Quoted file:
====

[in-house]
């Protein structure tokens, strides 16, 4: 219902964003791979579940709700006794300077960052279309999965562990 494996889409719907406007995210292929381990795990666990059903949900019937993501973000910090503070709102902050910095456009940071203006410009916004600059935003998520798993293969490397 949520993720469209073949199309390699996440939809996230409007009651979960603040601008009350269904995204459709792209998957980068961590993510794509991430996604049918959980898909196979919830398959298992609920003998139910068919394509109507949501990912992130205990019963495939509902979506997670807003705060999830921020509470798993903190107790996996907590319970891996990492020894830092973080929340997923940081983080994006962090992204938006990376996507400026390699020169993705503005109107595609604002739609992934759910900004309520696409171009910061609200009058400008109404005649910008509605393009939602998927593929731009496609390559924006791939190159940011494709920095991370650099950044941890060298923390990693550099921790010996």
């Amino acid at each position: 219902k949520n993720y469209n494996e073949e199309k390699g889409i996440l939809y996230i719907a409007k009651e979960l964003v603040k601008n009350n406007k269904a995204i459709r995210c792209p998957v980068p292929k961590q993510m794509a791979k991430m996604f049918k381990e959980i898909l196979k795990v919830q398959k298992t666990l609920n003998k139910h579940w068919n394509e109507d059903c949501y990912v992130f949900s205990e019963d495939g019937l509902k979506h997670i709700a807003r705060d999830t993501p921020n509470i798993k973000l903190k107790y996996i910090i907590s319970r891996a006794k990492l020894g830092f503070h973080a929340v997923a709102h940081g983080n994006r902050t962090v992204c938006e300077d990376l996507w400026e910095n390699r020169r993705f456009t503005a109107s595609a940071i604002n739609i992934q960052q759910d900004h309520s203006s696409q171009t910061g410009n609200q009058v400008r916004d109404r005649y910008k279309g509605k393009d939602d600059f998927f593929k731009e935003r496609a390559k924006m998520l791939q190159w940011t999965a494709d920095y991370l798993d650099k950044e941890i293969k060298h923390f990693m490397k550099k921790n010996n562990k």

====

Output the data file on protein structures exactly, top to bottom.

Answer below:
[in-house]
């Protein structure tokens, strides 16, 4: 219902964003791979579940709700006794300077960052279309999965562990 494996889409719907406007995210292929381990795990666990059903949900019937993501973000910090503070709102902050910095456009940071203006410009916004600059935003998520798993293969490397 949520993720469209073949199309390699996440939809996230409007009651979960603040601008009350269904995204459709792209998957980068961590993510794509991430996604049918959980898909196979919830398959298992609920003998139910068919394509109507949501990912992130205990019963495939509902979506997670807003705060999830921020509470798993903190107790996996907590319970891996990492020894830092973080929340997923940081983080994006962090992204938006990376996507400026390699020169993705503005109107595609604002739609992934759910900004309520696409171009910061609200009058400008109404005649910008509605393009939602998927593929731009496609390559924006791939190159940011494709920095991370650099950044941890060298923390990693550099921790010996």
């Amino acid at each position: 219902k949520n993720y469209n494996e073949e199309k390699g889409i996440l939809y996230i719907a409007k009651e979960l964003v603040k601008n009350n406007k269904a995204i459709r995210c792209p998957v980068p292929k961590q993510m794509a791979k991430m996604f049918k381990e959980i898909l196979k795990v919830q398959k298992t666990l609920n003998k139910h579940w068919n394509e109507d059903c949501y990912v992130f949900s205990e019963d495939g019937l509902k979506h997670i709700a807003r705060d999830t993501p921020n509470i798993k973000l903190k107790y996996i910090i907590s319970r891996a006794k990492l020894g830092f503070h973080a929340v997923a709102h940081g983080n994006r902050t962090v992204c938006e300077d990376l996507w400026e910095n390699r020169r993705f456009t503005a109107s595609a940071i604002n739609i992934q960052q759910d900004h309520s203006s696409q171009t910061g410009n609200q009058v400008r916004d109404r005649y910008k279309g509605k393009d939602d600059f998927f593929k731009e935003r496609a390559k924006m998520l791939q190159w940011t999965a494709d920095y991370l798993d650099k950044e941890i293969k060298h923390f990693m490397k550099k921790n010996n562990k």